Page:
Burn music to USB
March 22, 2016 4:26 AM   Subscribe

What program should I use to burn my mp3 music files onto a USB drive and equalize them? If I simply copy the files off my computer, the volume is variable from one song to another, so I need to have the ability to equalize. I used to have Nero, but it doesn't function on my newer Windows 7 computer.

I don't need a program for playback on my computer, but for making a USB drive equalized for shuffle playback on my stereo.
posted by mightshould to Computers & Internet (13 answers total) 3 users marked this as a favorite
 
MP3Gain is the one I used to use - it's been around a long time, so I'm not sure it's the latest and greatest thing, but it does what you're asking.
posted by pipeski at 4:47 AM on March 22, 2016


MP3 files are just files saved on a filesystem -- there's no "burning" them required. Just copy them to the usb drive, and it's up to the stereo to understand the filesystem. Depending on the quality of that system is whether you can have complicated organization folder trees. Dump all the MP3s at the root level and you'll be fine until you hit tens of thousands of MP3.

Equalizing is the more complicated part -- I see pipeski has offered software -- but you need a program like MP3Gain to load each file, equalize it, then save a fixed copy someplace else. You can probably do it in one step: have the equalizing software save to the USB drive as the "done" folder.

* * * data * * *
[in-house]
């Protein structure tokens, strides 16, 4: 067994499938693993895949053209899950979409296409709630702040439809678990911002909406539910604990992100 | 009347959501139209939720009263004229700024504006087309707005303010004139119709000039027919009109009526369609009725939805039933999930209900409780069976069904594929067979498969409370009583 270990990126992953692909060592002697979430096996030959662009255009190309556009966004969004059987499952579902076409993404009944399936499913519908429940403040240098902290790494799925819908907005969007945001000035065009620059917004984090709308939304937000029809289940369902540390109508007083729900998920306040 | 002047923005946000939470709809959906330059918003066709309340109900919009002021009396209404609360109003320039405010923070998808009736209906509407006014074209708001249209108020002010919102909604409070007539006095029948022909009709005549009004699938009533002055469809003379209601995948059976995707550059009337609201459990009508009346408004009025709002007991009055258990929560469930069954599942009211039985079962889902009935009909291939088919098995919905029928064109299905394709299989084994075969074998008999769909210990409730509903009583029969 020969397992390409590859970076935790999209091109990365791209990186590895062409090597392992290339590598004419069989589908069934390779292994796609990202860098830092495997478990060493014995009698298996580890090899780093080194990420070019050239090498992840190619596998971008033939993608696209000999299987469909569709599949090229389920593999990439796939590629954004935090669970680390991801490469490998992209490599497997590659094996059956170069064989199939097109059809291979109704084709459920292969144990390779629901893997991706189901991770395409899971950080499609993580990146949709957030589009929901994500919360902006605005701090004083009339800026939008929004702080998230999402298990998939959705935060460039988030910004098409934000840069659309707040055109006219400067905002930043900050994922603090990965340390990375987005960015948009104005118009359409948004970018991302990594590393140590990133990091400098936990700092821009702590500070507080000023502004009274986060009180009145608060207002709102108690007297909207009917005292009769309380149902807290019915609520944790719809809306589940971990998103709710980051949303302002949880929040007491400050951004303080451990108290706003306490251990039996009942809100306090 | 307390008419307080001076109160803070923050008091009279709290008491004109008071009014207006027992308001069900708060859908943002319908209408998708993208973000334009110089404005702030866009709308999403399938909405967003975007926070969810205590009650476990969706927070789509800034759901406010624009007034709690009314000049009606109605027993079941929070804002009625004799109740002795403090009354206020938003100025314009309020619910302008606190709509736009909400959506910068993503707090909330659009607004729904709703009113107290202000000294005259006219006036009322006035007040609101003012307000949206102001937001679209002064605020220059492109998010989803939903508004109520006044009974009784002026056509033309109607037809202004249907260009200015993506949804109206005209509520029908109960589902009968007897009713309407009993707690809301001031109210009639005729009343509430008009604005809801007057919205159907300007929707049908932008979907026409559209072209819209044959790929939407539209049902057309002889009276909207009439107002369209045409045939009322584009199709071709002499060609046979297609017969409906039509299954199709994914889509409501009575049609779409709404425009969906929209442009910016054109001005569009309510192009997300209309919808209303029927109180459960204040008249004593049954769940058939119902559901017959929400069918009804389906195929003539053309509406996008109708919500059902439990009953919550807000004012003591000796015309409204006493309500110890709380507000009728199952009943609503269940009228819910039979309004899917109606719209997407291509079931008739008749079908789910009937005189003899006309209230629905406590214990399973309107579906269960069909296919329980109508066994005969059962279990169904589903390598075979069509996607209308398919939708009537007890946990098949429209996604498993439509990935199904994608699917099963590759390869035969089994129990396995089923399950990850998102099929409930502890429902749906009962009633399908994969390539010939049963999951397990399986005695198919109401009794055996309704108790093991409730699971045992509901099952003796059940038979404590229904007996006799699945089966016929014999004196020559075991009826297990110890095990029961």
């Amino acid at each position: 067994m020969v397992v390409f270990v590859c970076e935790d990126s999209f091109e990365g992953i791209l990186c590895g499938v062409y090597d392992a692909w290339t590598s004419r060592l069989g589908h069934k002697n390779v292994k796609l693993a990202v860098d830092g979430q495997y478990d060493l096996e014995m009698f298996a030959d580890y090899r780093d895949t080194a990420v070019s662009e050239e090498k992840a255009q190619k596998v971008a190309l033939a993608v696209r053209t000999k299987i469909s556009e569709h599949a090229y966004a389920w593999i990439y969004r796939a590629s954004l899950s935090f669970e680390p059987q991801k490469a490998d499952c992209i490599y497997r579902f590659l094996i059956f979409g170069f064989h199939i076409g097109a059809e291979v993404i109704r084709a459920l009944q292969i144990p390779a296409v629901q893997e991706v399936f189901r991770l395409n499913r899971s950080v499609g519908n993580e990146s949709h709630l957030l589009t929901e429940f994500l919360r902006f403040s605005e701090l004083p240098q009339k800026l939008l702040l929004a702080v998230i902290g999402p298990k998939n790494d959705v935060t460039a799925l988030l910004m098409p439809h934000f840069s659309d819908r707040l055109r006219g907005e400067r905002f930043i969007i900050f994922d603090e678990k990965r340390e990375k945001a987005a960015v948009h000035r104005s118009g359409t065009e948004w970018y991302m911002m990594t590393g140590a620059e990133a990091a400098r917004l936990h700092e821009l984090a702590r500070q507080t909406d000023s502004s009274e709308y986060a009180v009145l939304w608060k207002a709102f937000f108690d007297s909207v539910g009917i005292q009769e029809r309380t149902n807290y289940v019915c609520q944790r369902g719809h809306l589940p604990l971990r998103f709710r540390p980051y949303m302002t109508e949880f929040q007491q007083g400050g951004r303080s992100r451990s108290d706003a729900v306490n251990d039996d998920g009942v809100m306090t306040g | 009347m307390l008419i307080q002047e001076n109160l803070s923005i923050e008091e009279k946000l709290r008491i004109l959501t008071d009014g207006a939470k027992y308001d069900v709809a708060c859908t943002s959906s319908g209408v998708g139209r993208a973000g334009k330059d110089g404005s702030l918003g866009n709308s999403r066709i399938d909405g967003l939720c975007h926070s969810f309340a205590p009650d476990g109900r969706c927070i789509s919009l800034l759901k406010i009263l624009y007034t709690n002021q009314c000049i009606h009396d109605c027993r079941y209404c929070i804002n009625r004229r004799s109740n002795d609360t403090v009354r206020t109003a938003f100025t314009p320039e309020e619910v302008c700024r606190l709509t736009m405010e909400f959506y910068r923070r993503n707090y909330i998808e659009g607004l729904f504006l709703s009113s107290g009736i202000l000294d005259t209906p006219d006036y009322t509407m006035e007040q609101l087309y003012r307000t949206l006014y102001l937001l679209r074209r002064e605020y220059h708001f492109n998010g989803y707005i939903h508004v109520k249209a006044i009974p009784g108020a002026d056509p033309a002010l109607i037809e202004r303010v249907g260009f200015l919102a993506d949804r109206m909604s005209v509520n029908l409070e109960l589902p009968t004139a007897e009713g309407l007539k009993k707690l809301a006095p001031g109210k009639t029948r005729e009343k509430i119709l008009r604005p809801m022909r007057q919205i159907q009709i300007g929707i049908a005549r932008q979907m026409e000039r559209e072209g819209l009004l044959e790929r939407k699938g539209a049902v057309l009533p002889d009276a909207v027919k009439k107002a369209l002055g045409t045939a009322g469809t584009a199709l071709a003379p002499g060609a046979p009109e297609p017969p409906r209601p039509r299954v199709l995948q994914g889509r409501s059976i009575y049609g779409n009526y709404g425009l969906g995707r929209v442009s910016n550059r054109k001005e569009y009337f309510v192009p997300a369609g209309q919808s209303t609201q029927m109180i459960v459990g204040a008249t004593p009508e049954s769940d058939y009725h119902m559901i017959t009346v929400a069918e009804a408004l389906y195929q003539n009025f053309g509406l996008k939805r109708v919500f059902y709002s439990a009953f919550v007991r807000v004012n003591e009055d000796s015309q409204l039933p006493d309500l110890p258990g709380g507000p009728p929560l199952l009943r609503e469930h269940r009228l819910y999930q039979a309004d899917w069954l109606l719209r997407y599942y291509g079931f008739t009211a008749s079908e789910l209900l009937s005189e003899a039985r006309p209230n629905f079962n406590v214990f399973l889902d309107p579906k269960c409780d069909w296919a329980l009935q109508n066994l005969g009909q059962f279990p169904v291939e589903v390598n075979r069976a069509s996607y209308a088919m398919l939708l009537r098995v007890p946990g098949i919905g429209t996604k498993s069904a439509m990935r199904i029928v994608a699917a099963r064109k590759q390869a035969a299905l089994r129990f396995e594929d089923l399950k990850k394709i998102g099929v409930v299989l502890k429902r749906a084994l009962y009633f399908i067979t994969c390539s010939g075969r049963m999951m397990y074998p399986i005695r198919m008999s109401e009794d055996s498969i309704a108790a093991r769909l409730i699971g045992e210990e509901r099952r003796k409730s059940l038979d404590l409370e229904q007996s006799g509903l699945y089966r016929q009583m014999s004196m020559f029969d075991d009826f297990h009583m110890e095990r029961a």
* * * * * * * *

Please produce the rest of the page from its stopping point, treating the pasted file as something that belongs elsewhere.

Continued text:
posted by AzraelBrown at 4:50 AM on March 22, 2016


You'll also need to figure out whether your stereo can read the normalization metadata (tags). Tools like MP3Gain normally use tags to indicate to the player what volume adjustment should be made, without changing any of the audio data. This is usually preferred, but if your player can't read the tags you're out of luck. If so, some implementations offer the ability to change the audio data itself as well (the downside being that the original, un-normalized files are usually unrecoverable).
posted by AndrewInDC at 5:04 AM on March 22, 2016 [1 favorite]


The best way to do it is with software normalization if your stereo will support it, so if you want to play an album that's meant to be heard together, you can turn it off and hear it normally. If your stereo can't do that, you can do batch permanent normalization using Audacity, though if you're not starting from uncompressed audio, you will loose some quality because after the audio changes, it will need to be compressed a second time.
posted by Candleman at 6:14 AM on March 22, 2016 [2 favorites]


As an FYI, the term for what you're describing is normalization, not equalization. Normalization is adjusting digital loudness by making everything across the board, while equalization is adjusting specific frequencies (such as making the bass louder or softer).
posted by Candleman at 6:18 AM on March 22, 2016 [1 favorite]


Oh my, this sounds way more complicated than I thought, but everyone is sharing such worthwhile information.... I'll have much to research. Yikes.
posted by mightshould at 9:14 AM on March 22, 2016